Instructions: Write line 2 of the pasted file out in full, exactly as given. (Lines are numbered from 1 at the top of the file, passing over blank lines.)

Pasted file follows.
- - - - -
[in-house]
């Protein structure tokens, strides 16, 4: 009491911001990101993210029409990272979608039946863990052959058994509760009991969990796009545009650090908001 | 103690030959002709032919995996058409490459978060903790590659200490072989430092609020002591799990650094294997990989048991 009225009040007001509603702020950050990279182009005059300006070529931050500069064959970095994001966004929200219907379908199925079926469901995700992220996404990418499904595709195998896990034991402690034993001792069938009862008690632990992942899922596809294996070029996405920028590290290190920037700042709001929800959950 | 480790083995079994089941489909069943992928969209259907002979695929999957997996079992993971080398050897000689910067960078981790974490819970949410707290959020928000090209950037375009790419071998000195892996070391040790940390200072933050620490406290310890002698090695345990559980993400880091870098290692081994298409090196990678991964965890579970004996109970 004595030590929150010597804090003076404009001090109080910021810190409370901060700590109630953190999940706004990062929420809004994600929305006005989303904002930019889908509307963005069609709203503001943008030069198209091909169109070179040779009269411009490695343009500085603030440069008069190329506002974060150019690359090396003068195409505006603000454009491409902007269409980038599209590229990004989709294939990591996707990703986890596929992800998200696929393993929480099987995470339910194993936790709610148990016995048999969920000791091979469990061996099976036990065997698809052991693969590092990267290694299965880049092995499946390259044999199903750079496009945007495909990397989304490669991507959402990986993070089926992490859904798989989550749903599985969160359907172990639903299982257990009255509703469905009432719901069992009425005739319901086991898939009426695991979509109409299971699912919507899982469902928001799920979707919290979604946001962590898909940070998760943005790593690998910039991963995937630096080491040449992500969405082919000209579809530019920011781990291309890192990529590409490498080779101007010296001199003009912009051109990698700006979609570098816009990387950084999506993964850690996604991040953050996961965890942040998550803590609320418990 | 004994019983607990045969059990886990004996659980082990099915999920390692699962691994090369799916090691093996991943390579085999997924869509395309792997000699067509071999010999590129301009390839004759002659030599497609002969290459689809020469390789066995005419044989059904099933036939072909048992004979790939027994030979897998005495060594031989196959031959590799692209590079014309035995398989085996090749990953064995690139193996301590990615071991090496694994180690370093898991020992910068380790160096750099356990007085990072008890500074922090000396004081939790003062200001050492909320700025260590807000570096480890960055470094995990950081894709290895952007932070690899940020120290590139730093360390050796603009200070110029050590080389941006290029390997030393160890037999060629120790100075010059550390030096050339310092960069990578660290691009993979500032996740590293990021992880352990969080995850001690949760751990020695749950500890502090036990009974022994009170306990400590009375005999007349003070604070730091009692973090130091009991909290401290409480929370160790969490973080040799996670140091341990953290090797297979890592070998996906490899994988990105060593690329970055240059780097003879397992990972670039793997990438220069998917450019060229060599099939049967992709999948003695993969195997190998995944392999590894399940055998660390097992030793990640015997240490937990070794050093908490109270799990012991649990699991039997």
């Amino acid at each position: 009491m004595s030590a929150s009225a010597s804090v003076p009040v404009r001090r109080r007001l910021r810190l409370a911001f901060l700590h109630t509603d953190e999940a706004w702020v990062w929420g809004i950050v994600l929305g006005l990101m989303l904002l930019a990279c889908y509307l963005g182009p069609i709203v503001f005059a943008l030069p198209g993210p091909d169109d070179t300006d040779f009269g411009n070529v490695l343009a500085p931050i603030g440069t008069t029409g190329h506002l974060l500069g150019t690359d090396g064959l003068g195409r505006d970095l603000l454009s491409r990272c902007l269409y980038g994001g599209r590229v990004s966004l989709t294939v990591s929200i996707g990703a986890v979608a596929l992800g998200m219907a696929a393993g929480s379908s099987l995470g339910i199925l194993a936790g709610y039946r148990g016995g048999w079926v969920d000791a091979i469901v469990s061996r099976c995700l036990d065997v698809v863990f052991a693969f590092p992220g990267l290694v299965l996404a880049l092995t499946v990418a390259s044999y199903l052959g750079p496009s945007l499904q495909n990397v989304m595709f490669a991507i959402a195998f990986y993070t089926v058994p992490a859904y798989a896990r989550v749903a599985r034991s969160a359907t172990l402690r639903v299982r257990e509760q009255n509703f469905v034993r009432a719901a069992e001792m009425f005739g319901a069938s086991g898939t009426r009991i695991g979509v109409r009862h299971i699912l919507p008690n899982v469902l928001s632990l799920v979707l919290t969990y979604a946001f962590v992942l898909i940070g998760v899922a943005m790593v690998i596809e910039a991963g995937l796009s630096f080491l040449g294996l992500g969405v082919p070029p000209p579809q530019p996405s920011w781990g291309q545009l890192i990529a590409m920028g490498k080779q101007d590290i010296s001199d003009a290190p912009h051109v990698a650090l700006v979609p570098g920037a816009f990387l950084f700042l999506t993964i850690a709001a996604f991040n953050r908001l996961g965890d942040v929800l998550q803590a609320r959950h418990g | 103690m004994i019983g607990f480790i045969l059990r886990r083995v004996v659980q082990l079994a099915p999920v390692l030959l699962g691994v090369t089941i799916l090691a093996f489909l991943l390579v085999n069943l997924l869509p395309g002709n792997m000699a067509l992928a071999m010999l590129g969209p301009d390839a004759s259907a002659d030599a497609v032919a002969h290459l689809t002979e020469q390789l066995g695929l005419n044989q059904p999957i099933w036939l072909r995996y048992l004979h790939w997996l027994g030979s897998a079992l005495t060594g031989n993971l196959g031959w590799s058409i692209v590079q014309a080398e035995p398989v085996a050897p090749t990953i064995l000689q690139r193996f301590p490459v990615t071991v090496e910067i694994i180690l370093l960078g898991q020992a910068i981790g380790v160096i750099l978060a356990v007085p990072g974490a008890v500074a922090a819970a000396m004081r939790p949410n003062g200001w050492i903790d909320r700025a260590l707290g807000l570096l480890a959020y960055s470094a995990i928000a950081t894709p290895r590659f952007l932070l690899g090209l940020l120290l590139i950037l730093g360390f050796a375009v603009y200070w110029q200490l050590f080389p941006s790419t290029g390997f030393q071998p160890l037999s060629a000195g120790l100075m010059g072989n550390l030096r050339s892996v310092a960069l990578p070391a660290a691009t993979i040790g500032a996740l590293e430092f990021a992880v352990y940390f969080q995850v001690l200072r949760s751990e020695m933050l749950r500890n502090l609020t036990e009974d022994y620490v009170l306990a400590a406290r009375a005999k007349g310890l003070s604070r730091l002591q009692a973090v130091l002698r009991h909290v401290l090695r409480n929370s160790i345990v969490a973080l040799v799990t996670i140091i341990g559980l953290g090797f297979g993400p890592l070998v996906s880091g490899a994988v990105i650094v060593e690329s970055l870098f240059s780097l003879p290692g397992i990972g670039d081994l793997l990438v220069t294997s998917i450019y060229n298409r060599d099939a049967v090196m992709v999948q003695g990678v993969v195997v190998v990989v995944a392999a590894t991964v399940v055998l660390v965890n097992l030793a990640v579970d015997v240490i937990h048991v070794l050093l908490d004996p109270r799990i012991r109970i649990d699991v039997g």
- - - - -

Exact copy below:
């Protein structure tokens, strides 16, 4: 009491911001990101993210029409990272979608039946863990052959058994509760009991969990796009545009650090908001 | 103690030959002709032919995996058409490459978060903790590659200490072989430092609020002591799990650094294997990989048991 009225009040007001509603702020950050990279182009005059300006070529931050500069064959970095994001966004929200219907379908199925079926469901995700992220996404990418499904595709195998896990034991402690034993001792069938009862008690632990992942899922596809294996070029996405920028590290290190920037700042709001929800959950 | 480790083995079994089941489909069943992928969209259907002979695929999957997996079992993971080398050897000689910067960078981790974490819970949410707290959020928000090209950037375009790419071998000195892996070391040790940390200072933050620490406290310890002698090695345990559980993400880091870098290692081994298409090196990678991964965890579970004996109970 004595030590929150010597804090003076404009001090109080910021810190409370901060700590109630953190999940706004990062929420809004994600929305006005989303904002930019889908509307963005069609709203503001943008030069198209091909169109070179040779009269411009490695343009500085603030440069008069190329506002974060150019690359090396003068195409505006603000454009491409902007269409980038599209590229990004989709294939990591996707990703986890596929992800998200696929393993929480099987995470339910194993936790709610148990016995048999969920000791091979469990061996099976036990065997698809052991693969590092990267290694299965880049092995499946390259044999199903750079496009945007495909990397989304490669991507959402990986993070089926992490859904798989989550749903599985969160359907172990639903299982257990009255509703469905009432719901069992009425005739319901086991898939009426695991979509109409299971699912919507899982469902928001799920979707919290979604946001962590898909940070998760943005790593690998910039991963995937630096080491040449992500969405082919000209579809530019920011781990291309890192990529590409490498080779101007010296001199003009912009051109990698700006979609570098816009990387950084999506993964850690996604991040953050996961965890942040998550803590609320418990 | 004994019983607990045969059990886990004996659980082990099915999920390692699962691994090369799916090691093996991943390579085999997924869509395309792997000699067509071999010999590129301009390839004759002659030599497609002969290459689809020469390789066995005419044989059904099933036939072909048992004979790939027994030979897998005495060594031989196959031959590799692209590079014309035995398989085996090749990953064995690139193996301590990615071991090496694994180690370093898991020992910068380790160096750099356990007085990072008890500074922090000396004081939790003062200001050492909320700025260590807000570096480890960055470094995990950081894709290895952007932070690899940020120290590139730093360390050796603009200070110029050590080389941006290029390997030393160890037999060629120790100075010059550390030096050339310092960069990578660290691009993979500032996740590293990021992880352990969080995850001690949760751990020695749950500890502090036990009974022994009170306990400590009375005999007349003070604070730091009692973090130091009991909290401290409480929370160790969490973080040799996670140091341990953290090797297979890592070998996906490899994988990105060593690329970055240059780097003879397992990972670039793997990438220069998917450019060229060599099939049967992709999948003695993969195997190998995944392999590894399940055998660390097992030793990640015997240490937990070794050093908490109270799990012991649990699991039997």